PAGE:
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Waylon Jennings Legends 3-CD

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  • CD91096
  • 0.3
(2002/BMG) 50 tracks more

Waylon Jennings: Legends 3-CD

(2002/BMG) 50 tracks

Article properties: Waylon Jennings: Legends 3-CD

  • Interpret: Waylon Jennings

  • Album titlle: Legends 3-CD

  • Year of publication 2005
  • Label BMG Camden

  • Artikelart CD

  • EAN: 0828767117423

  • weight in Kg 0.3
Jennings, Waylon - Legends 3-CD CD 1
01 I Got You (& ANITA CARTER)
02 The Taker
03 This Time
04 Don't You Think This Outlaw Bit's Done Got...
05 Brown Eyed Handsome Man
06 Just To Satisfy You (& WILLIE NELSON)
07 Theme From The Dukes Of Hazzard
08 Only Daddy That'll Walk The Line
09 Mason Dixie Lines
10 I've Always Been Crazy
11 Luckenbach, Texas (Back To Basics)
12 Honky Tonk Woman
13 Suspicious Minds (& JESSIE COLTER)
14 Ladies Love Outlaws
15 Amanda
16 Lonesome, On'ry And Mean
Jennings, Waylon - Legends 3-CD CD 2
01 Are You Sure Hank Done It This Way
02 Games People Play
03 Good Hearted Woman (live)
04 Ruby, Don't Take Your Love To Town
05 No Regrets
06 I'm A Ramblin' Man
07 Macarthur Park
08 Endangered Species
09 Waymore's Blues (part 2)
10 Folsom Prison Blues
11 Nobody Knows
12 Love Of The Common People
13 She's Looking Good
14 It Doesn't Matter Anymore
15 The Door Is Always Open
16 It'll Be Her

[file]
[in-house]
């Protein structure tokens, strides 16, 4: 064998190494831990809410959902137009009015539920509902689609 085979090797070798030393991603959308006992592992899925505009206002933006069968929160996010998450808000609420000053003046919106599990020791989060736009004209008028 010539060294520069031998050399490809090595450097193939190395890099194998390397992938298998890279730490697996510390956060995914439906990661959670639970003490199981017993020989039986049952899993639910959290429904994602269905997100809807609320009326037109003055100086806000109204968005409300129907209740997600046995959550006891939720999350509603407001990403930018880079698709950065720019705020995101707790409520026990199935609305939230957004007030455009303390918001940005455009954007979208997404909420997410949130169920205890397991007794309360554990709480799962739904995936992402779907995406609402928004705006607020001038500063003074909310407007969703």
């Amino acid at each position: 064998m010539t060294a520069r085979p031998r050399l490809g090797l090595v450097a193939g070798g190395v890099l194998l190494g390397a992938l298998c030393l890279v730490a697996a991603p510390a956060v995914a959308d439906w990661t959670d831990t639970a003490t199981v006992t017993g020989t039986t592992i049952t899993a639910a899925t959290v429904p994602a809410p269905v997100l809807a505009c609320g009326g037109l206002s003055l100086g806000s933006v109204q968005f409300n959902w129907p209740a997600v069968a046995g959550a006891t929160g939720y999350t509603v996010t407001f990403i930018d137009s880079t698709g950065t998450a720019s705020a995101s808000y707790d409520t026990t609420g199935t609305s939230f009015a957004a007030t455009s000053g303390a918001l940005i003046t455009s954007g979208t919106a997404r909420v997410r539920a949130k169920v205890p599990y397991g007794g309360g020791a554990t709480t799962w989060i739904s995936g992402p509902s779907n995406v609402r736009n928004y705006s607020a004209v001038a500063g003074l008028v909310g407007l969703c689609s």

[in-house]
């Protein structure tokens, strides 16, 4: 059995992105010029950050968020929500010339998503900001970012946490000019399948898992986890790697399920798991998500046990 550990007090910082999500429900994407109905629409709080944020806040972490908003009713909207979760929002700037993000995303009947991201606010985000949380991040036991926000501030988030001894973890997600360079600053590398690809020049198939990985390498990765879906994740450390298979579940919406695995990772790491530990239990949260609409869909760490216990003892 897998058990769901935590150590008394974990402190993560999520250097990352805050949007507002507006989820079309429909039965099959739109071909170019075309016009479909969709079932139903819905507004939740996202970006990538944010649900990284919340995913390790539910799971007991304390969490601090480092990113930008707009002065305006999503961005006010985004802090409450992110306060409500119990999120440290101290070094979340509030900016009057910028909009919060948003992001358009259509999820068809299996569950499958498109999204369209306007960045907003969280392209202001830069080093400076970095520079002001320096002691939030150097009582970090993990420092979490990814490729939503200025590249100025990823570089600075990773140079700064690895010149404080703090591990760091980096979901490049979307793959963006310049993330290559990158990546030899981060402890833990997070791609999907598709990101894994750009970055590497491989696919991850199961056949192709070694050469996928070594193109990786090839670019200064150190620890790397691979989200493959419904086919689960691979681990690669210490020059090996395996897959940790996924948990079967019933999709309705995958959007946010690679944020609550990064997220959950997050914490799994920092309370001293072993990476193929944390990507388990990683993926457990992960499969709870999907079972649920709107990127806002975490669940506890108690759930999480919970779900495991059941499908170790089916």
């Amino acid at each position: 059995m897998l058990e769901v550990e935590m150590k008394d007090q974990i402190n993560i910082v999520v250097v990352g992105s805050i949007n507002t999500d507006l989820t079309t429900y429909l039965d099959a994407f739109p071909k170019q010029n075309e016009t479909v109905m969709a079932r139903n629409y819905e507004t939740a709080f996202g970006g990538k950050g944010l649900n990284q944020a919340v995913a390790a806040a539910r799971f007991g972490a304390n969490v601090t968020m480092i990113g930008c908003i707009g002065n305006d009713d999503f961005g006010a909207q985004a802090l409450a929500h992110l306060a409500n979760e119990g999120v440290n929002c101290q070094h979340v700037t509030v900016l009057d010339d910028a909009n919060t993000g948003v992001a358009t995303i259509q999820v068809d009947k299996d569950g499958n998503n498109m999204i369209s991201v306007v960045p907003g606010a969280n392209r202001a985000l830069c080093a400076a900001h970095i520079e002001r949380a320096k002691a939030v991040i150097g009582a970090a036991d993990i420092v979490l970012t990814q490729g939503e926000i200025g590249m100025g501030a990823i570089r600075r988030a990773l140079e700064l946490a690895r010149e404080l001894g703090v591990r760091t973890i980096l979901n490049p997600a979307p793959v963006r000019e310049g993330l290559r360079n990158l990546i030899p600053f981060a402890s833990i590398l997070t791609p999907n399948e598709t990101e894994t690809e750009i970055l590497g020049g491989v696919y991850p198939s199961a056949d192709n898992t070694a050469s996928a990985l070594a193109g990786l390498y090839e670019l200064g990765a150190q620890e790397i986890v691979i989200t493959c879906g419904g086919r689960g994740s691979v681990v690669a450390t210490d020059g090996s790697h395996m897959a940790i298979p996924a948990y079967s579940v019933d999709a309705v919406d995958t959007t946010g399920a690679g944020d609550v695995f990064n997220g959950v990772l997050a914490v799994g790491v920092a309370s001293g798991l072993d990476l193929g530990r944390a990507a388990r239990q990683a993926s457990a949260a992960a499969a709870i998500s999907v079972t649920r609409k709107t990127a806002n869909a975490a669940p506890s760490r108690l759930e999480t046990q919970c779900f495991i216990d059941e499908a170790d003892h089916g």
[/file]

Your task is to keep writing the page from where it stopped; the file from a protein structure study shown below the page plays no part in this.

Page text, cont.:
17 Me And Bobby McGee
Jennings, Waylon - Legends 3-CD CD 3
01 You Ask Me To
02 Black Rose
03 Rainy Day Woman
04 I Recall A Gypsy Woman
05 Oklahoma Sunshine
06 Let's Turn Back The Years
07 Walkin'
08 Cloudy Days
09 Bob Wills Is Still The King
10 Omaha
11 We Had It All
12 Low Down Freedom
13 San Francisco Mabel Joy
14 Pretend I Never Happened
15 Midnight Rider
16 I Can't Keep My Hands Off You
17 Dreaming My Dreams With You
Waylon Jennings The Jennings family was like many in West Texas, subsistence farmers and... more
"Waylon Jennings"

Waylon Jennings

The Jennings family was like many in West Texas, subsistence farmers and odd jobbers. His folks, William Albert Jennings and Lorene Beatrice Shipley, had married in 1935, and he was the oldest child, born June l5, 1937. Littlefield was a town built around the cotton fields, carved up from a three million acre ranch that had been under the aegis of Major George Washington Littlefield at the turn of the twentieth century. The seat of Lamb County, it was bisected by the Panhandle and Santa Fe Railroad, and it was as typical a small town Texas life as could be, working in his Daddy's produce store, chasing girls through the town square, watching the cowboy pictures at the Palace Theatre.

There was music in the family - his Daddy loved to sing like Bill Monroe and pluck his guitar thumb-and-finger style, while his Momma showed him how to form his first chords - and more crackling over the radio: the Grand Ole Opry and the Louisiana Hayride and Stan's Record Rack and, one morning in the fall of 1954, the echoings of a countryish singer who sounded like no other country singer before: Elvis Presley, reprising Arthur Crudup's That's Alright, Mama and Bill Monroe's Blue Moon Of Kentucky.